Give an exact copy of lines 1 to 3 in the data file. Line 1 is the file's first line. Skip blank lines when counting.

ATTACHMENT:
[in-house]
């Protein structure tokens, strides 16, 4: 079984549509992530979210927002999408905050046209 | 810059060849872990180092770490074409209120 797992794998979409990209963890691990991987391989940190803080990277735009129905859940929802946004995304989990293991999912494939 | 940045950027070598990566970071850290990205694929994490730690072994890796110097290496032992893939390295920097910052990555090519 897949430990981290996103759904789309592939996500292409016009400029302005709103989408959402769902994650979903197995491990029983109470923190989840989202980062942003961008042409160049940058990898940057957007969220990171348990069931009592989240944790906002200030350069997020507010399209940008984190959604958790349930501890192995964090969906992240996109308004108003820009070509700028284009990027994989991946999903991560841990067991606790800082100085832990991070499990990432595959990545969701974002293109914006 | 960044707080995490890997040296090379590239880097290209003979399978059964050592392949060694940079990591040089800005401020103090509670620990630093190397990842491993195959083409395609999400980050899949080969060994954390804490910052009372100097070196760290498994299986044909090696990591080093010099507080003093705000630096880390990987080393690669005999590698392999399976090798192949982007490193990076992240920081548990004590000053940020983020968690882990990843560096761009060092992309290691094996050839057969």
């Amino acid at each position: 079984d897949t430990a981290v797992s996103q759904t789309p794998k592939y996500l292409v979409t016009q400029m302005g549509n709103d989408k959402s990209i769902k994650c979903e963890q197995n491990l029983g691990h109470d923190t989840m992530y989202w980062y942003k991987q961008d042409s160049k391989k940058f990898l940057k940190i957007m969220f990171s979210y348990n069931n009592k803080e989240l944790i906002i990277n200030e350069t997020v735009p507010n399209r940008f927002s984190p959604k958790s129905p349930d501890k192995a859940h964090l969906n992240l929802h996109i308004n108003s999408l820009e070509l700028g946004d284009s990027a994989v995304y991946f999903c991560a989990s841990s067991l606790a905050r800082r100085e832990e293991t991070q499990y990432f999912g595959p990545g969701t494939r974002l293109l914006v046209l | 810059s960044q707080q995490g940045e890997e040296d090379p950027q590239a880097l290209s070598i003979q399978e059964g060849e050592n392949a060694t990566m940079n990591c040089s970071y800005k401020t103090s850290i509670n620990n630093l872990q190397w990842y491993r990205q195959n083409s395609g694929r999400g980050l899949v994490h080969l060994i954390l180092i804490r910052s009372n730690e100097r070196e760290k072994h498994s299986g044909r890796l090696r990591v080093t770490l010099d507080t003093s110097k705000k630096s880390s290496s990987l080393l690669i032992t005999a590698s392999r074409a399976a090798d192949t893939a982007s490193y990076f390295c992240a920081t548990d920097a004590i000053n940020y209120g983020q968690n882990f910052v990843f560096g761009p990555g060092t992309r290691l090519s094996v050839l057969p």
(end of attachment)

[in-house]
């Protein structure tokens, strides 16, 4: 079984549509992530979210927002999408905050046209 | 810059060849872990180092770490074409209120 797992794998979409990209963890691990991987391989940190803080990277735009129905859940929802946004995304989990293991999912494939 | 940045950027070598990566970071850290990205694929994490730690072994890796110097290496032992893939390295920097910052990555090519 897949430990981290996103759904789309592939996500292409016009400029302005709103989408959402769902994650979903197995491990029983109470923190989840989202980062942003961008042409160049940058990898940057957007969220990171348990069931009592989240944790906002200030350069997020507010399209940008984190959604958790349930501890192995964090969906992240996109308004108003820009070509700028284009990027994989991946999903991560841990067991606790800082100085832990991070499990990432595959990545969701974002293109914006 | 960044707080995490890997040296090379590239880097290209003979399978059964050592392949060694940079990591040089800005401020103090509670620990630093190397990842491993195959083409395609999400980050899949080969060994954390804490910052009372100097070196760290498994299986044909090696990591080093010099507080003093705000630096880390990987080393690669005999590698392999399976090798192949982007490193990076992240920081548990004590000053940020983020968690882990990843560096761009060092992309290691094996050839057969």
């Amino acid at each position: 079984d897949t430990a981290v797992s996103q759904t789309p794998k592939y996500l292409v979409t016009q400029m302005g549509n709103d989408k959402s990209i769902k994650c979903e963890q197995n491990l029983g691990h109470d923190t989840m992530y989202w980062y942003k991987q961008d042409s160049k391989k940058f990898l940057k940190i957007m969220f990171s979210y348990n069931n009592k803080e989240l944790i906002i990277n200030e350069t997020v735009p507010n399209r940008f927002s984190p959604k958790s129905p349930d501890k192995a859940h964090l969906n992240l929802h996109i308004n108003s999408l820009e070509l700028g946004d284009s990027a994989v995304y991946f999903c991560a989990s841990s067991l606790a905050r800082r100085e832990e293991t991070q499990y990432f999912g595959p990545g969701t494939r974002l293109l914006v046209l | 810059s960044q707080q995490g940045e890997e040296d090379p950027q590239a880097l290209s070598i003979q399978e059964g060849e050592n392949a060694t990566m940079n990591c040089s970071y800005k401020t103090s850290i509670n620990n630093l872990q190397w990842y491993r990205q195959n083409s395609g694929r999400g980050l899949v994490h080969l060994i954390l180092i804490r910052s009372n730690e100097r070196e760290k072994h498994s299986g044909r890796l090696r990591v080093t770490l010099d507080t003093s110097k705000k630096s880390s290496s990987l080393l690669i032992t005999a590698s392999r074409a399976a090798d192949t893939a982007s490193y990076f390295c992240a920081t548990d920097a004590i000053n940020y209120g983020q968690n882990f910052v990843f560096g761009p990555g060092t992309r290691l090519s094996v050839l057969p």